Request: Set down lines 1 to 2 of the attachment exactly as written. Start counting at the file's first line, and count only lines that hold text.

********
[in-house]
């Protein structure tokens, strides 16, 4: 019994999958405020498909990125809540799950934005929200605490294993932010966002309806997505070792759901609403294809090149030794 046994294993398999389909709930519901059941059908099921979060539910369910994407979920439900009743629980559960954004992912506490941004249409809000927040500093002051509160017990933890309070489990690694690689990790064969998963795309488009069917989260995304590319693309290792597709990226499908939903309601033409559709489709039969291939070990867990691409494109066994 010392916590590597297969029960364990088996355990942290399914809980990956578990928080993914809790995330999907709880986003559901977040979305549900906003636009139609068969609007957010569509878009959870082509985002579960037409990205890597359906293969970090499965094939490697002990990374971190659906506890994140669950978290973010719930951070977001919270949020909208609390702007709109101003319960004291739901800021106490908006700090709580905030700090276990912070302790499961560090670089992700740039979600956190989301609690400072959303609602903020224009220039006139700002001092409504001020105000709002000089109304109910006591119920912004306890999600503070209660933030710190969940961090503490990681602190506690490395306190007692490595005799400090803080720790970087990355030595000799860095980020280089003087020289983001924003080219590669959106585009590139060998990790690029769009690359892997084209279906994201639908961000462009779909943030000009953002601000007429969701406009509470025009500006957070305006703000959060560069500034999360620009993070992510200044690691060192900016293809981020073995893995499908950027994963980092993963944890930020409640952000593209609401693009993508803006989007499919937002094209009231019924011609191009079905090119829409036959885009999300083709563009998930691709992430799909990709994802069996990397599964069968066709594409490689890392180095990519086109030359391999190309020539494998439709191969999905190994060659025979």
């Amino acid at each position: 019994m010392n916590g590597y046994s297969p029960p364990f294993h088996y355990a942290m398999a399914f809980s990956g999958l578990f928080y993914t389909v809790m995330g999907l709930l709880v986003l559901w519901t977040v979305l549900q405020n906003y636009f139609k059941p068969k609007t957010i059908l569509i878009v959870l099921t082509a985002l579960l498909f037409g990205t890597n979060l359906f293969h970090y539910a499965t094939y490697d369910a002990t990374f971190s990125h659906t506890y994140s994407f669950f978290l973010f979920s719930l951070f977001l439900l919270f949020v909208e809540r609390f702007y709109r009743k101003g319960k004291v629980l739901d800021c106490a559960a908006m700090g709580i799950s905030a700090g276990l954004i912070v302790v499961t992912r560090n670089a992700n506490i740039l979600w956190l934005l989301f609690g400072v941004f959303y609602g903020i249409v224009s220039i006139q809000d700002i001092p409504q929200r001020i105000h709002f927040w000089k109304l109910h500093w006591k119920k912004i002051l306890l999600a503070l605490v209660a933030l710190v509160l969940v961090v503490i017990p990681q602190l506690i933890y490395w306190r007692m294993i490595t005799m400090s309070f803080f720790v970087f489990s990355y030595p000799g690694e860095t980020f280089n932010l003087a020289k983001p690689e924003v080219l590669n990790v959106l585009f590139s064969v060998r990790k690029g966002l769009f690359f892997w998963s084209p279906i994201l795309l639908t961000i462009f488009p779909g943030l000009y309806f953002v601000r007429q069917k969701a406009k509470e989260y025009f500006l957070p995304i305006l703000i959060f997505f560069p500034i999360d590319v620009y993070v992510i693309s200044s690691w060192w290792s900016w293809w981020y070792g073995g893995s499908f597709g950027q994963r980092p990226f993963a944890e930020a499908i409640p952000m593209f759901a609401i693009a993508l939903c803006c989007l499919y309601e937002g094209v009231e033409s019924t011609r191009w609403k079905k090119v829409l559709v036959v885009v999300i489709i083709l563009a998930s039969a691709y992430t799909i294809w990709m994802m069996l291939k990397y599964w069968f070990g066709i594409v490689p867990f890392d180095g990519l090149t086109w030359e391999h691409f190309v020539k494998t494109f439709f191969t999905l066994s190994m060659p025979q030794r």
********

[in-house]
């Protein structure tokens, strides 16, 4: 019994999958405020498909990125809540799950934005929200605490294993932010966002309806997505070792759901609403294809090149030794 046994294993398999389909709930519901059941059908099921979060539910369910994407979920439900009743629980559960954004992912506490941004249409809000927040500093002051509160017990933890309070489990690694690689990790064969998963795309488009069917989260995304590319693309290792597709990226499908939903309601033409559709489709039969291939070990867990691409494109066994 010392916590590597297969029960364990088996355990942290399914809980990956578990928080993914809790995330999907709880986003559901977040979305549900906003636009139609068969609007957010569509878009959870082509985002579960037409990205890597359906293969970090499965094939490697002990990374971190659906506890994140669950978290973010719930951070977001919270949020909208609390702007709109101003319960004291739901800021106490908006700090709580905030700090276990912070302790499961560090670089992700740039979600956190989301609690400072959303609602903020224009220039006139700002001092409504001020105000709002000089109304109910006591119920912004306890999600503070209660933030710190969940961090503490990681602190506690490395306190007692490595005799400090803080720790970087990355030595000799860095980020280089003087020289983001924003080219590669959106585009590139060998990790690029769009690359892997084209279906994201639908961000462009779909943030000009953002601000007429969701406009509470025009500006957070305006703000959060560069500034999360620009993070992510200044690691060192900016293809981020073995893995499908950027994963980092993963944890930020409640952000593209609401693009993508803006989007499919937002094209009231019924011609191009079905090119829409036959885009999300083709563009998930691709992430799909990709994802069996990397599964069968066709594409490689890392180095990519086109030359391999190309020539494998439709191969999905190994060659025979």